• I'd start with a light-gauge string, preferably one with slightly higher tension that will exert sufficient downward pressure on the bridge to drive the top (archtops work on a "piston" principle to produce tone, rather than the "torsion" of a typical flattop guitar) but not enough to warp the neck or stress the dovetail joint. IME Martin Retro Monel MM12's would be an excellent choice: slightly higher tension than PB or 80/20, a"slinky" playing feel, and true vintage tonality - I've been using them on my Godin 5th Avenue (a latter-day version of the entry-level student archtops of the '40s-50s) with excellent results; if your tech gives it a clean bill of health the medium/light LJ's Choice set will give your guitar more punch at both the top and bottom end while still retaining easy playability...
  • Get a case of some kind ASAP - forget the blanket thing if you intend on playing it regularly (as I hope you do), and don't just leave it out on a stand. Although not designed for heavy use a chipboard case would be period-accurate for your guitar, but with the market preference for gig bags as well as the availability of relatively low-price/light-duty hardshell cases they've become hard to find in an appropriate size - based on the stated measurements one of these might work:

    https://www.amazon.com/Chipboard-Cas.../dp/B0002ITINA

    If you want to go for a more contemporary option, a gig bag or lightweight hardshell designed for a 000/OM guitar should fit - once again, check your dimensions before purchase...
Best of luck - use it well and often...
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Old 08-23-2019, 10:31 PM
XYRN XYRN is offline
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Quote:
Originally Posted by Steve DeRosa View Post
You have a real survivor there - when I was taking lessons in Brooklyn about the same time as your aunt, these then-$27.50 guitars were standard fare; unfortunately most of them fell victim to the ravages of the old New Brunswick (NJ) Black Diamond strings (as did my own Harmony Broadway) - just one gauge thinner than bridge cable, and I strongly suspect it's the fact that the original strings were never changed that allowed it to retain its playability. As I'm sure you're aware they weren't the most refined instruments of their kind, but if you needed a lot of punch and cut these old Harmonys would deliver; don't quote me on this but TMK they were also made of solid birch (unlike many of their contemporary competitors) - another factor in their often surprising tone/volume, and if you need an acoustic lead instrument with a vintage vibe and the ability to cut through at your next song circle you'll be hard-pressed to find anything comparable at a reasonable price...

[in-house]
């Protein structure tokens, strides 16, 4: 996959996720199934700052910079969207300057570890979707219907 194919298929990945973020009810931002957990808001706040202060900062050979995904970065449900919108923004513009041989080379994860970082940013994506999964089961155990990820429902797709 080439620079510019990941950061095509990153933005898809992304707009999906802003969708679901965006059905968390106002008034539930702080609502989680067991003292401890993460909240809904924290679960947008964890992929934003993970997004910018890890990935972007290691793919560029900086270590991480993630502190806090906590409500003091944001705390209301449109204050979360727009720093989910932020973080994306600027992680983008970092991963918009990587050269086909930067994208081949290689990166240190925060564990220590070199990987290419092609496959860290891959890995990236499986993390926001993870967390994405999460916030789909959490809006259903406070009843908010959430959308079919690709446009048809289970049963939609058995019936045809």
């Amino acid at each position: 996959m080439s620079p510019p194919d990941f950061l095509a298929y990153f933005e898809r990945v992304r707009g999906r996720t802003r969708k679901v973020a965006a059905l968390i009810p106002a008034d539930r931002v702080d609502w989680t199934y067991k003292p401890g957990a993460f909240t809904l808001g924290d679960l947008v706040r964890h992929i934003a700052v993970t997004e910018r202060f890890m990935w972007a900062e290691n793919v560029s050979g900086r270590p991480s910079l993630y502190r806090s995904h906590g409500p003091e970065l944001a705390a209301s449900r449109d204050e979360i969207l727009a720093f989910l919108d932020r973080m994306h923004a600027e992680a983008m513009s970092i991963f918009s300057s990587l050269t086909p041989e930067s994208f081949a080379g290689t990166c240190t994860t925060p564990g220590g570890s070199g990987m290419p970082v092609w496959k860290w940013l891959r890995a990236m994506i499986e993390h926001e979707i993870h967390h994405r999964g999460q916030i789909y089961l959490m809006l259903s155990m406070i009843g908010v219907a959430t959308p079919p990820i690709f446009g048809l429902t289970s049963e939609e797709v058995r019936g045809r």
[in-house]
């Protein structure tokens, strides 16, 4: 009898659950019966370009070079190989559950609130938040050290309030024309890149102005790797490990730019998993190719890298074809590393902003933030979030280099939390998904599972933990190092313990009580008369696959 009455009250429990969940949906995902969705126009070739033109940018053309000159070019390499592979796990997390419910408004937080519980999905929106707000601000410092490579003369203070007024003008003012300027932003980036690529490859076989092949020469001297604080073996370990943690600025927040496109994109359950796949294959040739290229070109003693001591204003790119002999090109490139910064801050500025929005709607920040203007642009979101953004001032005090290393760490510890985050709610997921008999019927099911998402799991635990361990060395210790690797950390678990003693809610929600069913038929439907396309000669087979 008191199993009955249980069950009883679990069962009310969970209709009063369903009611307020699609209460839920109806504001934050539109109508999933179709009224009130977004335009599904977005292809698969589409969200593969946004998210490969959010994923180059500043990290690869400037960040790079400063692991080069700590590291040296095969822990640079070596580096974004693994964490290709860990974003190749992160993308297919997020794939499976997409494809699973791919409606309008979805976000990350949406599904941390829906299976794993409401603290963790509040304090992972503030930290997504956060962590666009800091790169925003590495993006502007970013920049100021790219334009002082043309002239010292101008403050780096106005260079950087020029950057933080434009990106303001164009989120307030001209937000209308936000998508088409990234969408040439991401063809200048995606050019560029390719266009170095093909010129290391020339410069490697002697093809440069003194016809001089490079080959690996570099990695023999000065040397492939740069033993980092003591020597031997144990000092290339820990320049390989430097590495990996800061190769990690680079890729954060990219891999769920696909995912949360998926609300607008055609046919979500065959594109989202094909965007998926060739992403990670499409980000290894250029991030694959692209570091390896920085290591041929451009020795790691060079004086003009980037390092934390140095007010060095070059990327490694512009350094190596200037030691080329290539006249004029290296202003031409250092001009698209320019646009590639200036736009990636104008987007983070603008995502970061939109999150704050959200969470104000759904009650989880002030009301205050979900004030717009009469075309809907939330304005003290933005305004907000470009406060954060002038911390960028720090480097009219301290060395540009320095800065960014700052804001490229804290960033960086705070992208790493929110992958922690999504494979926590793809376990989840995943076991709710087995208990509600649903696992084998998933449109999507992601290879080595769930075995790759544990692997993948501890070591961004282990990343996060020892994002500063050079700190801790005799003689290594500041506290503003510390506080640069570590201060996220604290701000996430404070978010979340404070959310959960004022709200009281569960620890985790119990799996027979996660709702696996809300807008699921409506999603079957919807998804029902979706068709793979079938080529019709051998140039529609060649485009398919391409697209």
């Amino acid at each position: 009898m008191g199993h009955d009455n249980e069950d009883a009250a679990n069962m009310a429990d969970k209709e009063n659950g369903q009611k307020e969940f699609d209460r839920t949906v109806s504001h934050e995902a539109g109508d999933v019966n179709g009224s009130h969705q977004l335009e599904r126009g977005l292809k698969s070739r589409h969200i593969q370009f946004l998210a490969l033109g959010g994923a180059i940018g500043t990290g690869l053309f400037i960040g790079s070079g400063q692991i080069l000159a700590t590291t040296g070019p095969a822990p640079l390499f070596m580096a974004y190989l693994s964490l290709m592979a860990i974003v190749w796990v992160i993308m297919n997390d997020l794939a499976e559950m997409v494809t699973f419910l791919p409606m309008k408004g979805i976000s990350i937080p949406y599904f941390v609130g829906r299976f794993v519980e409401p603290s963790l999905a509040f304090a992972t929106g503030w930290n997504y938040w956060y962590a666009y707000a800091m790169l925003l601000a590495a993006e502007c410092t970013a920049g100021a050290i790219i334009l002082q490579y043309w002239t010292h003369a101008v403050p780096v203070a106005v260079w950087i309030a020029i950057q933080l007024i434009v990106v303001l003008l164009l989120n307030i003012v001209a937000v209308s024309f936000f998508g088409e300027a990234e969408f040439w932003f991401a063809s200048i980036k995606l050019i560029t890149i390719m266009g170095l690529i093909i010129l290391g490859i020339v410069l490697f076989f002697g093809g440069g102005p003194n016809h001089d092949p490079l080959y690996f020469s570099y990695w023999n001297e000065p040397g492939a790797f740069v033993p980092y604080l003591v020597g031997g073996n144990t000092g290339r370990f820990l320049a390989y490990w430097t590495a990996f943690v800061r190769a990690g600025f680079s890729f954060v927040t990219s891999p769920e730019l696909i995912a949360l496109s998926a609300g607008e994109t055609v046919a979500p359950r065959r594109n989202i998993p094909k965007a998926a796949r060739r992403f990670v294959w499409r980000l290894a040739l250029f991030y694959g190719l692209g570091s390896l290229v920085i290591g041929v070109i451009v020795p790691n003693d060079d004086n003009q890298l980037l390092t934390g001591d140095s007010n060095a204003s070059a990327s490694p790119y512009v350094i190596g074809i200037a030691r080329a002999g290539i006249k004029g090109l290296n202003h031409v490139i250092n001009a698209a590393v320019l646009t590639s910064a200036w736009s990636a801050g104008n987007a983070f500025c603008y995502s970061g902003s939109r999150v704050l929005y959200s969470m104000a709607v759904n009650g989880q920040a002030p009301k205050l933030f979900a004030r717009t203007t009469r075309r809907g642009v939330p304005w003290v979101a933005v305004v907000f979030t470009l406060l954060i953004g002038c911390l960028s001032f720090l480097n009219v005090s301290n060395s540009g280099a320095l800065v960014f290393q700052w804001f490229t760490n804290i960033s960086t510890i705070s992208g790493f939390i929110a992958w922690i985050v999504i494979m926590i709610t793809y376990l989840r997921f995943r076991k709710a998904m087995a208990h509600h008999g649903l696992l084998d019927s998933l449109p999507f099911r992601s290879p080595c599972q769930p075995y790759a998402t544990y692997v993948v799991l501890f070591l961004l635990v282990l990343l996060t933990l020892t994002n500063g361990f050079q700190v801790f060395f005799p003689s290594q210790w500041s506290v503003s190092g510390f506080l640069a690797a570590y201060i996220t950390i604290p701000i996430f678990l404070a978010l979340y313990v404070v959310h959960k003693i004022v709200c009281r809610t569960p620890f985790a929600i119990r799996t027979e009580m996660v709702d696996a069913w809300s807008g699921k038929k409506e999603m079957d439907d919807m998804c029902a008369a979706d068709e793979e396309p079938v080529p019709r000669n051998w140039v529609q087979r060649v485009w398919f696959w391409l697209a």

A couple caveats:
../redacted/..
Best of luck - use it well and often...
Wow, lots of great information, thank you Steve!
Yep, it will continue to stay in the family and I will put it into the rotation.
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Old 08-23-2019, 11:54 PM
Kerbie Kerbie is offline
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What a beauty! Good story... that's one to treasure.
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Old 08-24-2019, 12:10 AM
Shaneh Shaneh is offline
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Default I had this same guitar

Donated it to some of the victims of the CA fires. H1213 is the model number btw
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Old 08-24-2019, 06:26 AM
zombywoof zombywoof is offline
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Quote: